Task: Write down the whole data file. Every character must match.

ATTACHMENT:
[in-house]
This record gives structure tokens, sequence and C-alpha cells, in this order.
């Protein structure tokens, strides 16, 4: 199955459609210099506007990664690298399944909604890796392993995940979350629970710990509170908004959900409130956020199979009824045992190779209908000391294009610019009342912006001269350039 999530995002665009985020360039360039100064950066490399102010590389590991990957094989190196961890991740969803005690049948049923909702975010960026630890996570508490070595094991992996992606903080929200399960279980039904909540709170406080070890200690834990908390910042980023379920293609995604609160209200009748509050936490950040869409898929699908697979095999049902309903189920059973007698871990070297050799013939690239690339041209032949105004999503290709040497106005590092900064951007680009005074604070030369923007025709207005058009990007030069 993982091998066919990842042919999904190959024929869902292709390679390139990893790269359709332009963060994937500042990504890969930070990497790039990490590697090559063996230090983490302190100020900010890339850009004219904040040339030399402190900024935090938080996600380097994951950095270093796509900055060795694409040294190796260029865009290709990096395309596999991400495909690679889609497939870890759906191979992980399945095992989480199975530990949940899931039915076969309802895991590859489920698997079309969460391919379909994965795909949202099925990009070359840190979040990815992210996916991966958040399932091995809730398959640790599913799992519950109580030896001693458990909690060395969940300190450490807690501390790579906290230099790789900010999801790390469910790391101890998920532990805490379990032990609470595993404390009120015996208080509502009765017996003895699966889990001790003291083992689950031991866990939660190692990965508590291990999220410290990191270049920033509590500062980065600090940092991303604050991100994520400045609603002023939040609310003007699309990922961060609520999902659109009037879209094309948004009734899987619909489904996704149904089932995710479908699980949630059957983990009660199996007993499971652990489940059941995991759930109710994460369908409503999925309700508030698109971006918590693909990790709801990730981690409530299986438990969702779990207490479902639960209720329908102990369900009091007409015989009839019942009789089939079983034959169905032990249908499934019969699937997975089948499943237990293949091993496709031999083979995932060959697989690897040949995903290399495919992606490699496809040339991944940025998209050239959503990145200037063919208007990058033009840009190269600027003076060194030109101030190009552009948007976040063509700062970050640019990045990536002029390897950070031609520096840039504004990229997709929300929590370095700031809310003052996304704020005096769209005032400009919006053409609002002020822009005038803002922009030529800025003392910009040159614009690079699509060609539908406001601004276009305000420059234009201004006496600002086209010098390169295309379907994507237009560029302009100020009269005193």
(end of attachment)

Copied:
[in-house]
This record gives structure tokens, sequence and C-alpha cells, in this order.
């Protein structure tokens, strides 16, 4: 199955459609210099506007990664690298399944909604890796392993995940979350629970710990509170908004959900409130956020199979009824045992190779209908000391294009610019009342912006001269350039 999530995002665009985020360039360039100064950066490399102010590389590991990957094989190196961890991740969803005690049948049923909702975010960026630890996570508490070595094991992996992606903080929200399960279980039904909540709170406080070890200690834990908390910042980023379920293609995604609160209200009748509050936490950040869409898929699908697979095999049902309903189920059973007698871990070297050799013939690239690339041209032949105004999503290709040497106005590092900064951007680009005074604070030369923007025709207005058009990007030069 993982091998066919990842042919999904190959024929869902292709390679390139990893790269359709332009963060994937500042990504890969930070990497790039990490590697090559063996230090983490302190100020900010890339850009004219904040040339030399402190900024935090938080996600380097994951950095270093796509900055060795694409040294190796260029865009290709990096395309596999991400495909690679889609497939870890759906191979992980399945095992989480199975530990949940899931039915076969309802895991590859489920698997079309969460391919379909994965795909949202099925990009070359840190979040990815992210996916991966958040399932091995809730398959640790599913799992519950109580030896001693458990909690060395969940300190450490807690501390790579906290230099790789900010999801790390469910790391101890998920532990805490379990032990609470595993404390009120015996208080509502009765017996003895699966889990001790003291083992689950031991866990939660190692990965508590291990999220410290990191270049920033509590500062980065600090940092991303604050991100994520400045609603002023939040609310003007699309990922961060609520999902659109009037879209094309948004009734899987619909489904996704149904089932995710479908699980949630059957983990009660199996007993499971652990489940059941995991759930109710994460369908409503999925309700508030698109971006918590693909990790709801990730981690409530299986438990969702779990207490479902639960209720329908102990369900009091007409015989009839019942009789089939079983034959169905032990249908499934019969699937997975089948499943237990293949091993496709031999083979995932060959697989690897040949995903290399495919992606490699496809040339991944940025998209050239959503990145200037063919208007990058033009840009190269600027003076060194030109101030190009552009948007976040063509700062970050640019990045990536002029390897950070031609520096840039504004990229997709929300929590370095700031809310003052996304704020005096769209005032400009919006053409609002002020822009005038803002922009030529800025003392910009040159614009690079699509060609539908406001601004276009305000420059234009201004006496600002086209010098390169295309379907994507237009560029302009100020009269005193």